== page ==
The difficulty with software seems to be that it is never ready. It is soft, intangible and the possibilities are unlimited. One can ask for the world, but everyone’s world is different. To make sure software is great, it should be designed keeping its users goals in mind. Designing for goals in a given context makes it a lot easier to design it the right way.
Last week I saw another example of this, it may look simple but I belief it is a small example of a bigger truth. In our product there are a set of searchboxes on the left -hand side to quickly jump to, for instance, an item code. Let’s say you are looking for more information on the item SYN0000 (it is one of the products you sell). You got the code in an e-mail from a colleague and you want to look it up in Exact Synergy Enterprise. So double click it, please try.
If you do this in Windows it will help (??) you by also selecting the trailing space behind it. Our product used to search for the item code including that space, hence it found nothing. So it was decided (as a reaction to customer feedback) to support you by ignoring that space. Now my actual story starts, it is not about how to solve this problem best, but about what happened after the change (cutting off the space at the end).
During one of our feedback rounds with customer stakeholders it was found out that an undocumented feature of our product now was broken. The search allowed you to enter only a space (‘ ‘) and if you would search, then you would get all items in result. By removing the space, as was requested earlier, it searched for nothing now. So a report was entered to fix this. Without any reason why: just fix it. It was first rejected. I can partly understand why: who would like to search for everything? That is not ‘searching’ but just ‘data browsing’ for which we have nice overviews with much more convient options. Which customer would like to walk-through all item data in a search? It was more work to re-introduce this and it looked like there were better alternatives; so the report was rejected.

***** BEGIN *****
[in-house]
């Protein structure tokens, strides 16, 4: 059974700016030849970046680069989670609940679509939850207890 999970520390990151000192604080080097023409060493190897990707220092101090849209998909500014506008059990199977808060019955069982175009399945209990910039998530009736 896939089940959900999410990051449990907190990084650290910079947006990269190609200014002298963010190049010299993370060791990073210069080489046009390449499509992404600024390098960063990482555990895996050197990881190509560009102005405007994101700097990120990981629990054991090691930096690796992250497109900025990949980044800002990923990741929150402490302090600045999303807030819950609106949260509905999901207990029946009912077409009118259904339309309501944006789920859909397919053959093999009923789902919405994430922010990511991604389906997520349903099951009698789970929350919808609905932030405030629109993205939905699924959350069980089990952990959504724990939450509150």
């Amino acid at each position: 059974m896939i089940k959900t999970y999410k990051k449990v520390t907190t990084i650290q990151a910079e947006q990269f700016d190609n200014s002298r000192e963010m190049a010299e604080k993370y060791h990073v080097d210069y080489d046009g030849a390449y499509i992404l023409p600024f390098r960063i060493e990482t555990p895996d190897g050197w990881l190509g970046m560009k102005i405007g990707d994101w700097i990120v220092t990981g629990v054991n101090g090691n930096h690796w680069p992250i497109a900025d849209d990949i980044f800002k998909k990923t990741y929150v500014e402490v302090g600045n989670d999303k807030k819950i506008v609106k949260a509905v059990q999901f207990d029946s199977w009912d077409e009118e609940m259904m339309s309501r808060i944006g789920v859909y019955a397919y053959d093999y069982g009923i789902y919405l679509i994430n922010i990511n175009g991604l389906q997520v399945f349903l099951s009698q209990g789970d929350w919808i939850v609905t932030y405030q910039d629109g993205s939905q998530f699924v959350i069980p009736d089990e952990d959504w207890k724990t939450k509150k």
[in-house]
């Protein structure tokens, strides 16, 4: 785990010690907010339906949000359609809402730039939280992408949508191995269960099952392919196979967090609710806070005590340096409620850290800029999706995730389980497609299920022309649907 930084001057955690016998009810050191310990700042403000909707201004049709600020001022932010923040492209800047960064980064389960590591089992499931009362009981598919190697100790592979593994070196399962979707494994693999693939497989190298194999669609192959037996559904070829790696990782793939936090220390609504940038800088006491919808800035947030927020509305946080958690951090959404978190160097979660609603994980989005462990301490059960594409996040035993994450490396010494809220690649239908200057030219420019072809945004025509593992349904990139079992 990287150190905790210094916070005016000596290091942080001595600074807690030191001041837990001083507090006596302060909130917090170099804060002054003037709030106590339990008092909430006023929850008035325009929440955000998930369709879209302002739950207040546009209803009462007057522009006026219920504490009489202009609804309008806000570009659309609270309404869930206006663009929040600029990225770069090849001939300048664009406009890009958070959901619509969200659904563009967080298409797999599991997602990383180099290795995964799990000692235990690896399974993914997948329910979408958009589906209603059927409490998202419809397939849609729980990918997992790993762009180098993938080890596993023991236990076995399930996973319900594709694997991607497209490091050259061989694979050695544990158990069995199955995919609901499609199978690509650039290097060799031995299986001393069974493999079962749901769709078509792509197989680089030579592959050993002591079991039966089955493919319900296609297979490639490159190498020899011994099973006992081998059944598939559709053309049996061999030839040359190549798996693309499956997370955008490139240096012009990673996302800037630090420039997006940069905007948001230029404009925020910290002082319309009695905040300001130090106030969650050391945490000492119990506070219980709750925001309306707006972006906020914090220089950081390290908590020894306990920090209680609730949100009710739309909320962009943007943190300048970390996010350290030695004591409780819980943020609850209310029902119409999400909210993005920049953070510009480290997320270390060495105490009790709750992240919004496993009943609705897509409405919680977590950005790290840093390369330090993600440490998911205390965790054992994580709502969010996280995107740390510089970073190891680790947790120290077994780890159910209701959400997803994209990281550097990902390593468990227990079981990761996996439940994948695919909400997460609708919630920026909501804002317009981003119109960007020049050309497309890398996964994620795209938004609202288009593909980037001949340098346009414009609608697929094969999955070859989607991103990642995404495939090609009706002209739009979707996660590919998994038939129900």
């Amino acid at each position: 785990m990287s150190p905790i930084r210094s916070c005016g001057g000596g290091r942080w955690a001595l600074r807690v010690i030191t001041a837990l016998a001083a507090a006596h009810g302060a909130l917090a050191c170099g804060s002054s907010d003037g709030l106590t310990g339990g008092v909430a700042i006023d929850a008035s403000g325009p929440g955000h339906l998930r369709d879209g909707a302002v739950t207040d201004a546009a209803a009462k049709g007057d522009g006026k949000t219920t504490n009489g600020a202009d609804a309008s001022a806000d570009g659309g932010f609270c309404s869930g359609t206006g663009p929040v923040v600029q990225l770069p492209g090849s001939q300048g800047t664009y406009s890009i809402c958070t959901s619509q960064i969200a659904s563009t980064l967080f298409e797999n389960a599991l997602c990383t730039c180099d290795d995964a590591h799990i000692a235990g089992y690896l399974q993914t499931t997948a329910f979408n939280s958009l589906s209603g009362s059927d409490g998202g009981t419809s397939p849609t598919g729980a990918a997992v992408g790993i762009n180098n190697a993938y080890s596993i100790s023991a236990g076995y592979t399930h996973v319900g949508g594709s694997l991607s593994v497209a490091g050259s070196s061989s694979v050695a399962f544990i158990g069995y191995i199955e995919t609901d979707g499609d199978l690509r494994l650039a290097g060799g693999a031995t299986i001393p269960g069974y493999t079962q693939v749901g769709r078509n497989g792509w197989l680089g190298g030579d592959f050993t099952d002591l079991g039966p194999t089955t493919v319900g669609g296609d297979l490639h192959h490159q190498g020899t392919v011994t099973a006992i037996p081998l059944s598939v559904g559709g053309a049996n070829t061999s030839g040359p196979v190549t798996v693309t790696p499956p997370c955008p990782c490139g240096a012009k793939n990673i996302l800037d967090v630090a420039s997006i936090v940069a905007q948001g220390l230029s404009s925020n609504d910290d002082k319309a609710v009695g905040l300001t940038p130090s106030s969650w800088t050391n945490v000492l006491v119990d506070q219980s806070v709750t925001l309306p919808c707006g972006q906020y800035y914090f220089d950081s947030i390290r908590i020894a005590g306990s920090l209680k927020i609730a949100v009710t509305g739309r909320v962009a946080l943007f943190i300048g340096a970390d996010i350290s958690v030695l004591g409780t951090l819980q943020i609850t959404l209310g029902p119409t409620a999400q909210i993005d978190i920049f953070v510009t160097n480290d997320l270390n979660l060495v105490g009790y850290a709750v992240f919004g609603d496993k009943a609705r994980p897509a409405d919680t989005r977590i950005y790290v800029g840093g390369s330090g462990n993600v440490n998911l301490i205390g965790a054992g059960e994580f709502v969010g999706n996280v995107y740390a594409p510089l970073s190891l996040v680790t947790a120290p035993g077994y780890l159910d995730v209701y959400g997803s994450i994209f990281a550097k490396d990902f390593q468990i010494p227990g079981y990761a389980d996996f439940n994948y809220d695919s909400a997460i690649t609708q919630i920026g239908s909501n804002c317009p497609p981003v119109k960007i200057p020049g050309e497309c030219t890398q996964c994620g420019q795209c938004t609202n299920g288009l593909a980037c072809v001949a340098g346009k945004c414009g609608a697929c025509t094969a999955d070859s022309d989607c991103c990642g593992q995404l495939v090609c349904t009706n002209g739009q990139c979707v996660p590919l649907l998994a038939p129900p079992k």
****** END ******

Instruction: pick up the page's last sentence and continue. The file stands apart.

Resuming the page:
Only then the context came in, as quite some customers seemed to have discovered this feature to easily see everything, and were quite content with it. People used it for instance to walk-through the documents created during that day within the company. So, to stay informed about all the work their colleagues were doing, searching in this way helping them to be informed and serve their customers better. With the context it was crystal clear this needed to be supported.
Adding context has two great benefits: it creates clarity and helps people to understand the real issue. And secondly and as least as important: we learn more about the actual usage of software. And that is essential to make people benefit from it even more.
Photo credit: emagic